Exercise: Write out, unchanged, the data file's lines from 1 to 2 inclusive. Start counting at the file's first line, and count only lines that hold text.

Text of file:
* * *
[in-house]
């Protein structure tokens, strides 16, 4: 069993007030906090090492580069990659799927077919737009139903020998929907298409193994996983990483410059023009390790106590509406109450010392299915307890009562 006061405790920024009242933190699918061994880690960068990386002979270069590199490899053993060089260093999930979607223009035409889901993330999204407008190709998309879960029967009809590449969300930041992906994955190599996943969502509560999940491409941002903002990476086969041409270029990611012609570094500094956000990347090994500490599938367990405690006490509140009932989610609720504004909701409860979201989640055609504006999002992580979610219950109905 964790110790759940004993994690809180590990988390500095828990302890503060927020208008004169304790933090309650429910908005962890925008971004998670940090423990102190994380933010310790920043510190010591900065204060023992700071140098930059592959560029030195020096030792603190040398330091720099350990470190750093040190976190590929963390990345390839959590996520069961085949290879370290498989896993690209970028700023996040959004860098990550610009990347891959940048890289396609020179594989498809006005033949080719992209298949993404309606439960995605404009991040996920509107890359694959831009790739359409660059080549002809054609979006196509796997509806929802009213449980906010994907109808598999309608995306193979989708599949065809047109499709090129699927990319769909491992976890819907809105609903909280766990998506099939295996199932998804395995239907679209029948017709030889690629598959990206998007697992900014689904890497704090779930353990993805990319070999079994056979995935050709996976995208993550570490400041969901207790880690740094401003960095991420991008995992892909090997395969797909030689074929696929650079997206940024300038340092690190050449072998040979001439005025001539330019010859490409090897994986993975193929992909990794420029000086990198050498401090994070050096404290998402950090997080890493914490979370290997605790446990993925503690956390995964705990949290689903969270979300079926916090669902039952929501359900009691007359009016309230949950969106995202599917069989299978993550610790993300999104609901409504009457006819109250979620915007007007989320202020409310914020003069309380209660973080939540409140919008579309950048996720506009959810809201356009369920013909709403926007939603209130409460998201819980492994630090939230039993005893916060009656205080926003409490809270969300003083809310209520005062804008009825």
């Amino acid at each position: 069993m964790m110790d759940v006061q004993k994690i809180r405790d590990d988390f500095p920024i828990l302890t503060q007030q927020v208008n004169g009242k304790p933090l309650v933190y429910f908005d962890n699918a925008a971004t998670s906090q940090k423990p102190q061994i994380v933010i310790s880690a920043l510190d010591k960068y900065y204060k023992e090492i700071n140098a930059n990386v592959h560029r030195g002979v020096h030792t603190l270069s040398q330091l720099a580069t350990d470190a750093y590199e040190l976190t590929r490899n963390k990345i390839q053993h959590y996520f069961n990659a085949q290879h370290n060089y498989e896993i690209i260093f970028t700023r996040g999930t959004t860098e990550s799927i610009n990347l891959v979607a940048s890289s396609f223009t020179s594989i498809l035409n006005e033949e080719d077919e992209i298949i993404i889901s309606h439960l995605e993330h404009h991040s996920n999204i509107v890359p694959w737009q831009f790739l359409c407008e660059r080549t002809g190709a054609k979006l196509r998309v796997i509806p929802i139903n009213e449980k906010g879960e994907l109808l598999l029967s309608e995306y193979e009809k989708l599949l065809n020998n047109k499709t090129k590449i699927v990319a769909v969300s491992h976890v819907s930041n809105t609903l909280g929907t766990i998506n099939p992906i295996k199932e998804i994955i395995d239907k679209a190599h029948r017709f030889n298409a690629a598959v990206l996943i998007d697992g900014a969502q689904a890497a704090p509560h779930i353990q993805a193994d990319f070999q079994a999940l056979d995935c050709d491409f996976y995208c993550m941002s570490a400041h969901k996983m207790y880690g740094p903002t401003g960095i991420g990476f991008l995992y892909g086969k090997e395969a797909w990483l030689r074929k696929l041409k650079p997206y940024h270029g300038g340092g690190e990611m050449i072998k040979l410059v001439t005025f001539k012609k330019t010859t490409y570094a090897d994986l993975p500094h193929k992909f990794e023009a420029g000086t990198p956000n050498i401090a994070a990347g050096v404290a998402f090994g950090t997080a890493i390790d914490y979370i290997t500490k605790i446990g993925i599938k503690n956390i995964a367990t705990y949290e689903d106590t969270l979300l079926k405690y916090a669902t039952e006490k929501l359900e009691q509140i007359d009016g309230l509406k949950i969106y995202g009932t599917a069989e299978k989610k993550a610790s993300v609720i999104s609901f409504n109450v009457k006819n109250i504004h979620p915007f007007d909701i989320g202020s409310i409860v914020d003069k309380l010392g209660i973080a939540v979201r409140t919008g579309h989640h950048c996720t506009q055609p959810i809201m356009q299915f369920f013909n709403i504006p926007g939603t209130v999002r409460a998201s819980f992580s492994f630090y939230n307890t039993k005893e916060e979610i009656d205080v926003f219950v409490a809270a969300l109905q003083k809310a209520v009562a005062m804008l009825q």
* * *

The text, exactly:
[in-house]
């Protein structure tokens, strides 16, 4: 069993007030906090090492580069990659799927077919737009139903020998929907298409193994996983990483410059023009390790106590509406109450010392299915307890009562 006061405790920024009242933190699918061994880690960068990386002979270069590199490899053993060089260093999930979607223009035409889901993330999204407008190709998309879960029967009809590449969300930041992906994955190599996943969502509560999940491409941002903002990476086969041409270029990611012609570094500094956000990347090994500490599938367990405690006490509140009932989610609720504004909701409860979201989640055609504006999002992580979610219950109905 964790110790759940004993994690809180590990988390500095828990302890503060927020208008004169304790933090309650429910908005962890925008971004998670940090423990102190994380933010310790920043510190010591900065204060023992700071140098930059592959560029030195020096030792603190040398330091720099350990470190750093040190976190590929963390990345390839959590996520069961085949290879370290498989896993690209970028700023996040959004860098990550610009990347891959940048890289396609020179594989498809006005033949080719992209298949993404309606439960995605404009991040996920509107890359694959831009790739359409660059080549002809054609979006196509796997509806929802009213449980906010994907109808598999309608995306193979989708599949065809047109499709090129699927990319769909491992976890819907809105609903909280766990998506099939295996199932998804395995239907679209029948017709030889690629598959990206998007697992900014689904890497704090779930353990993805990319070999079994056979995935050709996976995208993550570490400041969901207790880690740094401003960095991420991008995992892909090997395969797909030689074929696929650079997206940024300038340092690190050449072998040979001439005025001539330019010859490409090897994986993975193929992909990794420029000086990198050498401090994070050096404290998402950090997080890493914490979370290997605790446990993925503690956390995964705990949290689903969270979300079926916090669902039952929501359900009691007359009016309230949950969106995202599917069989299978993550610790993300999104609901409504009457006819109250979620915007007007989320202020409310914020003069309380209660973080939540409140919008579309950048996720506009959810809201356009369920013909709403926007939603209130409460998201819980492994630090939230039993005893916060009656205080926003409490809270969300003083809310209520005062804008009825």